|Matthew Henry's Concise Commentary|
1:15-24 The apostle clears himself from the charge of levity and inconstancy, in not coming to Corinth. Good men should be careful to keep the reputation of sincerity and constancy; they should not resolve, but on careful thought; and they will not change unless for weighty reasons. Nothing can render God's promises more certain: his giving them through Christ, assures us they are his promises; as the wonders God wrought in the life, resurrection, and ascension of his Son, confirm faith. The Holy Spirit makes Christians firm in the faith of the gospel: the quickening of the Spirit is an earnest of everlasting life; and the comforts of the Spirit are an earnest of everlasting joy. The apostle desired to spare the blame he feared would be unavoidable, if he had gone to Corinth before he learned what effect his former letter produced. Our strength and ability are owing to faith; and our comfort and joy must flow from faith. The holy tempers and gracious fruits which attend faith, secure from delusion in so important a matter.
Verses 15-22. - His change of purpose in visiting Corinth. Verse 15. - In this confidence. In reliance on the mutual respect and affection which exists between us. I was minded. The stress is partly on the tense: "my original desire was." When speaking of matters purely personal, St. Paul generally reverts to the first person. To come unto you before. I meant to visit you, first on my way to Macedonia, and again on my return from Macedonia, as explained in the next verse. A second benefit; rather, a second grace. There is another reading, χαρὰν, joy, and the word χάρις itself sometimes has this sense (as in Tobit 7:18), but not in the New Testament. Here, again, there is no boastfulness. St. Paul, filled as he was with the power of the Holy Spirit, was able to impart to his converts some spiritual gifts (Romans 1:11), and this was the chief reason why his visits were so eagerly desired, and why his change of plan had caused such bitter disappointment to the Corinthians. The importance of the Church of Corinth, its central position, and its unsettled state made it desirable that he should give them as much as possible of his personal supervision.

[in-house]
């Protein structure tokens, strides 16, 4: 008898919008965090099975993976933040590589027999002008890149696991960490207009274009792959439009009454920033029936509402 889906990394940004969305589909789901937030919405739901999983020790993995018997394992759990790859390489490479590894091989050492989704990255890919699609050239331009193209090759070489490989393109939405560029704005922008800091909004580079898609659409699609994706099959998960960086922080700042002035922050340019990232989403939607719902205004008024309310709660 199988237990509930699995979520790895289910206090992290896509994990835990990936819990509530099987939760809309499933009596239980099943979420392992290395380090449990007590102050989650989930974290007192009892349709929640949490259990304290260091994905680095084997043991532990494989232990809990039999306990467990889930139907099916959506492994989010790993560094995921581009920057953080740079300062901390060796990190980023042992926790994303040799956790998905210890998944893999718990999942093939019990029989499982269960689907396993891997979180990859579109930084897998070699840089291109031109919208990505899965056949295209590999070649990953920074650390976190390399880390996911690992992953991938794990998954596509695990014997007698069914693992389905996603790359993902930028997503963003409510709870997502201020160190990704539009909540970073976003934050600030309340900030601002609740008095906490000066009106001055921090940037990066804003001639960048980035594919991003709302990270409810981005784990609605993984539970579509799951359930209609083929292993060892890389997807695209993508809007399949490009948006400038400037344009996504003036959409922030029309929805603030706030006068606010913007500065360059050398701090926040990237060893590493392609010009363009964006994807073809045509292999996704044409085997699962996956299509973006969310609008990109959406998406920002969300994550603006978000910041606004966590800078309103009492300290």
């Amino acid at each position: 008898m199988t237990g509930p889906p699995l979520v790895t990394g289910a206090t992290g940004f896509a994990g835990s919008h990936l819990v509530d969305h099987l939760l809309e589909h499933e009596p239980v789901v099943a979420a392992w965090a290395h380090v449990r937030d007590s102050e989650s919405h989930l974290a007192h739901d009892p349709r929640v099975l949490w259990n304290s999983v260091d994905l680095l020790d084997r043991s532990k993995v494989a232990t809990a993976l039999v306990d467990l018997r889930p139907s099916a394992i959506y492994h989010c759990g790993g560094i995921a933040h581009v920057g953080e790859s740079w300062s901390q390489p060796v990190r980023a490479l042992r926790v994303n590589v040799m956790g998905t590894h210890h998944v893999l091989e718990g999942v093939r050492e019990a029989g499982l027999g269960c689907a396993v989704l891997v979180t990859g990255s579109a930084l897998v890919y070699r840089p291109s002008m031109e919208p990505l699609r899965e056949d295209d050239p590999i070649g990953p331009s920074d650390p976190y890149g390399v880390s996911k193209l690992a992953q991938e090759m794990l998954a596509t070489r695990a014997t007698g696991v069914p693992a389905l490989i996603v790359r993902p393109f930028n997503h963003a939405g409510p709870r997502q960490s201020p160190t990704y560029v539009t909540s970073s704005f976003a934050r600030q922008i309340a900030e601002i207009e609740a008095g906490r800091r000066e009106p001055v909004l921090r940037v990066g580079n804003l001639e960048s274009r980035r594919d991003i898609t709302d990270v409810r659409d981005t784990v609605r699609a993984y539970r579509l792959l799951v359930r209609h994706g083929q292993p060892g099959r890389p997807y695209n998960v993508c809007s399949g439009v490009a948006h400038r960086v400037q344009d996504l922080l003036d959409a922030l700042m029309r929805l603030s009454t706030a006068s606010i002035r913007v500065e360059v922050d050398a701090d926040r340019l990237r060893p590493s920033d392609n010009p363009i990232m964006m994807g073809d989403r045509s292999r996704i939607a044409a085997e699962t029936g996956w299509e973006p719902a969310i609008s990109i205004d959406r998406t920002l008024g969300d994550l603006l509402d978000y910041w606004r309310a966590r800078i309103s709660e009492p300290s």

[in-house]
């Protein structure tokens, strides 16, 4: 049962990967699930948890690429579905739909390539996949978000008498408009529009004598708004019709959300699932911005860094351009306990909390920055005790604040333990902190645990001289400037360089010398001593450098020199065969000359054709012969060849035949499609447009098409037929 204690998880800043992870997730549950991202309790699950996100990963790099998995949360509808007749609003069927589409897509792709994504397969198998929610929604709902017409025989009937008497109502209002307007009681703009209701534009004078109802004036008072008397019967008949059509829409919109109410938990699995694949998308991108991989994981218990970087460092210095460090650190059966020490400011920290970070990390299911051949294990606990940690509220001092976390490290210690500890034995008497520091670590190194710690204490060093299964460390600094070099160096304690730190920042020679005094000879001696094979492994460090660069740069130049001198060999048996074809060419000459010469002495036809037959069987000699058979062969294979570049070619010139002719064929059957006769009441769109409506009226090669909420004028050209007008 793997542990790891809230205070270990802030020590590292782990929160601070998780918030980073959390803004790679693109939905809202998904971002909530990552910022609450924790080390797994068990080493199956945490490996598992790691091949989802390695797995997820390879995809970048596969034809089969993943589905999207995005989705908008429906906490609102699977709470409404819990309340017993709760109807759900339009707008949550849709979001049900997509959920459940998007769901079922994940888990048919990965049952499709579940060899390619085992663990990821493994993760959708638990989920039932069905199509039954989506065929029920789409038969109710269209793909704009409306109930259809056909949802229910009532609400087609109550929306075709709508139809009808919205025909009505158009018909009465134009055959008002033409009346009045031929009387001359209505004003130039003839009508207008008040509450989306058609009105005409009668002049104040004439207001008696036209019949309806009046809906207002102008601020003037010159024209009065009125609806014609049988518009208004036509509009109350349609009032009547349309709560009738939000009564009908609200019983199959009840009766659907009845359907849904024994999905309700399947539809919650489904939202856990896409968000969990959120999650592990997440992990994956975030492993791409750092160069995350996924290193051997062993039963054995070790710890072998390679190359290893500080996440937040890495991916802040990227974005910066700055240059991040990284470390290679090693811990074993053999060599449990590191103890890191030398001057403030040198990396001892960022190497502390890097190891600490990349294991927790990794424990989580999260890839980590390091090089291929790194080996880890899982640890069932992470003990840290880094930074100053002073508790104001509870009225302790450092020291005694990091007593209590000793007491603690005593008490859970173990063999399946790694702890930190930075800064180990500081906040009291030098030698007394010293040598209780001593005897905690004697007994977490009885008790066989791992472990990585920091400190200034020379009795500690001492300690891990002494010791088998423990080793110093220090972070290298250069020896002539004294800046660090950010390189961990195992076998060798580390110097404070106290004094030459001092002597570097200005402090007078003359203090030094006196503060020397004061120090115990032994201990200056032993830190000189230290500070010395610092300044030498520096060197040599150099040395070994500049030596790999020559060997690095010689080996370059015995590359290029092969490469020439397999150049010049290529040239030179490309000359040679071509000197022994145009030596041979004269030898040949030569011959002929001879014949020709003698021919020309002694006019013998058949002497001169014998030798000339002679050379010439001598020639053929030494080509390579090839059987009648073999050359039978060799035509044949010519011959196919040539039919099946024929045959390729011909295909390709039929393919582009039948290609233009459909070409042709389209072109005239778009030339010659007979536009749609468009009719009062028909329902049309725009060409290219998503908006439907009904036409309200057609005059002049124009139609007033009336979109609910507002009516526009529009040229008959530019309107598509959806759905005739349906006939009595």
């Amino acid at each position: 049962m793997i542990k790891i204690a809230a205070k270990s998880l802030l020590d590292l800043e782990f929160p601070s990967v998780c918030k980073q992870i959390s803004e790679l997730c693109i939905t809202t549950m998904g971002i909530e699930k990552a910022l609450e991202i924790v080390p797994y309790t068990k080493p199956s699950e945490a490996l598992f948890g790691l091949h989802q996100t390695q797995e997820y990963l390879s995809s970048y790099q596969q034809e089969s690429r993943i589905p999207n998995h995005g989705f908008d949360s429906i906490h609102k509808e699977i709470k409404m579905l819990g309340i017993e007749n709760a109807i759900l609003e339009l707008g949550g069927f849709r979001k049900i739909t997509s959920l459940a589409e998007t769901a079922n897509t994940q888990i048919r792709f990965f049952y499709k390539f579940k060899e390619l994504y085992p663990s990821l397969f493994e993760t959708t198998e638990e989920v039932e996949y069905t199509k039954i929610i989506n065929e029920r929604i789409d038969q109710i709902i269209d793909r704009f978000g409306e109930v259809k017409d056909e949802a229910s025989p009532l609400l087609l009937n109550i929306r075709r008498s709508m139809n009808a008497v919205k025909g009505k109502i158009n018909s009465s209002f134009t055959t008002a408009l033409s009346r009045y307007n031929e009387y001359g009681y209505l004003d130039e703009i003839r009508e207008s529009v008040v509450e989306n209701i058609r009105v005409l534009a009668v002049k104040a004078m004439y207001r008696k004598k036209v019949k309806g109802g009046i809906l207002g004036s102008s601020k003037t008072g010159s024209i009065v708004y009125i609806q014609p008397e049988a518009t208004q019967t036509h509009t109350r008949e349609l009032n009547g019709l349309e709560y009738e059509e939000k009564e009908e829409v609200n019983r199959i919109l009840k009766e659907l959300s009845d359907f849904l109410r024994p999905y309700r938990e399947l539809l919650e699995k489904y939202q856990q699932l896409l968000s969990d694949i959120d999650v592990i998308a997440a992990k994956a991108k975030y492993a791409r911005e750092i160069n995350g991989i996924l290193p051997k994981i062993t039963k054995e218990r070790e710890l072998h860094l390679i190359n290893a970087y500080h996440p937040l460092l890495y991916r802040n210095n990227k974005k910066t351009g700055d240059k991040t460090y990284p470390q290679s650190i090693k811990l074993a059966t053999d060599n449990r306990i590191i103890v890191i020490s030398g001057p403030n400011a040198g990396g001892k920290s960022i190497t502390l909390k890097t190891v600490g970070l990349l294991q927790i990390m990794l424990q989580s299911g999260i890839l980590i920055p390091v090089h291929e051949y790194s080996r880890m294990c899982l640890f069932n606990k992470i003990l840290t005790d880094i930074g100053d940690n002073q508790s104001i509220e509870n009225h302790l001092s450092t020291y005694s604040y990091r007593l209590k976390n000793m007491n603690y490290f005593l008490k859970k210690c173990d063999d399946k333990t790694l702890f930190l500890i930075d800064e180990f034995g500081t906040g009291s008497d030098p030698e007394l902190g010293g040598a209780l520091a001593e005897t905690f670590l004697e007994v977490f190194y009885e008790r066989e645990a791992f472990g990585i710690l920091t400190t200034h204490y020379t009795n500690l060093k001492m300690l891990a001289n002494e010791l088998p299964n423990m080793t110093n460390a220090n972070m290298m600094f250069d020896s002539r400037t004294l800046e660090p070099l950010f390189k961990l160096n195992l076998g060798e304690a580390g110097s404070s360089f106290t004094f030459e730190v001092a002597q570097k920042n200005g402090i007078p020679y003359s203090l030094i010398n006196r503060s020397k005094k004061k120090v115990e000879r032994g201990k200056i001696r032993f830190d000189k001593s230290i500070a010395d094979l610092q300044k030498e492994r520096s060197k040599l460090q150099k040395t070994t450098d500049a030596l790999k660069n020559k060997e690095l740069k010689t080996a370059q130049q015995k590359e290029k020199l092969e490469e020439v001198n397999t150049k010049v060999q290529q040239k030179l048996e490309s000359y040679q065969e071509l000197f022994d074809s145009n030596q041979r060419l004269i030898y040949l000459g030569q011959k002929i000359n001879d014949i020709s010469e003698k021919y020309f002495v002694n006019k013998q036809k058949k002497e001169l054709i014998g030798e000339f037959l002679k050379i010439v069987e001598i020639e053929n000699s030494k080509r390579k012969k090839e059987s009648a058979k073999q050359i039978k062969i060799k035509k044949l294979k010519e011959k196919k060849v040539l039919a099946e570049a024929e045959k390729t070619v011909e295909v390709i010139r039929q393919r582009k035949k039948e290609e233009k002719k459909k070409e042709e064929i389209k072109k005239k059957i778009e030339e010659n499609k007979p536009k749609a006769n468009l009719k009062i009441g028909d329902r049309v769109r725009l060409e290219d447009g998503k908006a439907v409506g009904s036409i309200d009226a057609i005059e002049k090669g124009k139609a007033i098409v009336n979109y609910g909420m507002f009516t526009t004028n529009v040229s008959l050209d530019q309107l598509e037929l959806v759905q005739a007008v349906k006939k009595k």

Gill's Exposition of the Entire Bible
And in this confidence I was minded,.... Being fully persuaded of your affection for me, as having been instrumental in the conversion of many of you, and of your esteem of me as a faithful and upright minister of the word, and of your being my rejoicing in the day of Christ, I was desirous, and had determined, and so promised,
to come to you before; when I sent my first epistle to you, or before now, or before I went into Macedonia; and what I now say was the sincere intention of my mind; I thought really to have done what I had such an inclination to: and my view in it was,
that you might have a second benefit; the meaning of which according to some is, first by his letter to them, and then by his presence with them; or as others, one benefit when he should pass by them to Macedonia, and a second, when he should return to them from thence, according to the following verse; or rather, as the first benefit which they received from him, and under his ministry, was their conversion, so this second benefit may design their edification, and establishment in the faith, their growth in grace, and improvement in spiritual knowledge.
Jamieson-Fausset-Brown Bible Commentary
15. in this confidence—of my character for sincerity being "acknowledged" by you (2Co 1:12-14).
was minded—I was intending.
before—"to come unto you before" visiting Macedonia (where he now was). Compare Note, see on 1Co 16:5; also see on 1Co 4:18, which, combined with the words here, implies that the insinuation of some at Corinth, that he would not come at all, rested on the fact of his having thus disappointed them. His change of intention, and ultimate resolution of going through Macedonia first, took place before his sending Timothy from Ephesus into Macedonia, and therefore (1Co 4:17) before his writing the first Epistle. Compare Ac 19:21, 22 (the order there is "Macedonia and Achaia," not Achaia, Macedonia); Ac 20:1, 2.
that ye might have a second benefit—one in going to, the other in returning from, Macedonia. The "benefit" of his visits consisted in the grace and spiritual gifts which he was the means of imparting (Ro 1:11, 12).
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